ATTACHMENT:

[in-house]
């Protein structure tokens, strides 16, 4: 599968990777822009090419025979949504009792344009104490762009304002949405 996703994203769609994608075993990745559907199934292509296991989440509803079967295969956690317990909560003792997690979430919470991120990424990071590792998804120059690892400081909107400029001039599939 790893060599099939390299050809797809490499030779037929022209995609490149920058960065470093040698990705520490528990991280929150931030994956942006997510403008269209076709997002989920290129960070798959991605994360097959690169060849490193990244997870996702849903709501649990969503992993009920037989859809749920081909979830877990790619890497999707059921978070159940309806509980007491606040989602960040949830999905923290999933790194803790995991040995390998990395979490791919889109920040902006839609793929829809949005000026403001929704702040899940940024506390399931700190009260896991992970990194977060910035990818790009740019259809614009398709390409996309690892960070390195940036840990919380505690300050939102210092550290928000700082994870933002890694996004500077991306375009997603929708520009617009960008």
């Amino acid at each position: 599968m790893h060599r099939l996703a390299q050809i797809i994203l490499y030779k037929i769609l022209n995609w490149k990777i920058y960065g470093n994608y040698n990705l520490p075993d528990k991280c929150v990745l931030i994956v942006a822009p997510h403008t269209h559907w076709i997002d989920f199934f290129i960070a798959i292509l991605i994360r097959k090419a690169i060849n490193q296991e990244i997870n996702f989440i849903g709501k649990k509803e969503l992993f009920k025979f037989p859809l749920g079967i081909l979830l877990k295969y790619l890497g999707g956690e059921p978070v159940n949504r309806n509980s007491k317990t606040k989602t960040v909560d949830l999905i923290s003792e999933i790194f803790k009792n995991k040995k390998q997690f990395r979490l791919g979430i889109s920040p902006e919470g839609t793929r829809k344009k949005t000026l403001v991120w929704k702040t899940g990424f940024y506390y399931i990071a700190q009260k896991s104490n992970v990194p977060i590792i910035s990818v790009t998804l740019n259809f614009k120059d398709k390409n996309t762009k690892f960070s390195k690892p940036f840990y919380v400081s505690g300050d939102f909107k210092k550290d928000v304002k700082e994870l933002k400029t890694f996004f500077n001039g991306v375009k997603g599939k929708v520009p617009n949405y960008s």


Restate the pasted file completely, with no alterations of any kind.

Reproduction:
[in-house]
């Protein structure tokens, strides 16, 4: 599968990777822009090419025979949504009792344009104490762009304002949405 996703994203769609994608075993990745559907199934292509296991989440509803079967295969956690317990909560003792997690979430919470991120990424990071590792998804120059690892400081909107400029001039599939 790893060599099939390299050809797809490499030779037929022209995609490149920058960065470093040698990705520490528990991280929150931030994956942006997510403008269209076709997002989920290129960070798959991605994360097959690169060849490193990244997870996702849903709501649990969503992993009920037989859809749920081909979830877990790619890497999707059921978070159940309806509980007491606040989602960040949830999905923290999933790194803790995991040995390998990395979490791919889109920040902006839609793929829809949005000026403001929704702040899940940024506390399931700190009260896991992970990194977060910035990818790009740019259809614009398709390409996309690892960070390195940036840990919380505690300050939102210092550290928000700082994870933002890694996004500077991306375009997603929708520009617009960008």
């Amino acid at each position: 599968m790893h060599r099939l996703a390299q050809i797809i994203l490499y030779k037929i769609l022209n995609w490149k990777i920058y960065g470093n994608y040698n990705l520490p075993d528990k991280c929150v990745l931030i994956v942006a822009p997510h403008t269209h559907w076709i997002d989920f199934f290129i960070a798959i292509l991605i994360r097959k090419a690169i060849n490193q296991e990244i997870n996702f989440i849903g709501k649990k509803e969503l992993f009920k025979f037989p859809l749920g079967i081909l979830l877990k295969y790619l890497g999707g956690e059921p978070v159940n949504r309806n509980s007491k317990t606040k989602t960040v909560d949830l999905i923290s003792e999933i790194f803790k009792n995991k040995k390998q997690f990395r979490l791919g979430i889109s920040p902006e919470g839609t793929r829809k344009k949005t000026l403001v991120w929704k702040t899940g990424f940024y506390y399931i990071a700190q009260k896991s104490n992970v990194p977060i590792i910035s990818v790009t998804l740019n259809f614009k120059d398709k390409n996309t762009k690892f960070s390195k690892p940036f840990y919380v400081s505690g300050d939102f909107k210092k550290d928000v304002k700082e994870l933002k400029t890694f996004f500077n001039g991306v375009k997603g599939k929708v520009p617009n949405y960008s």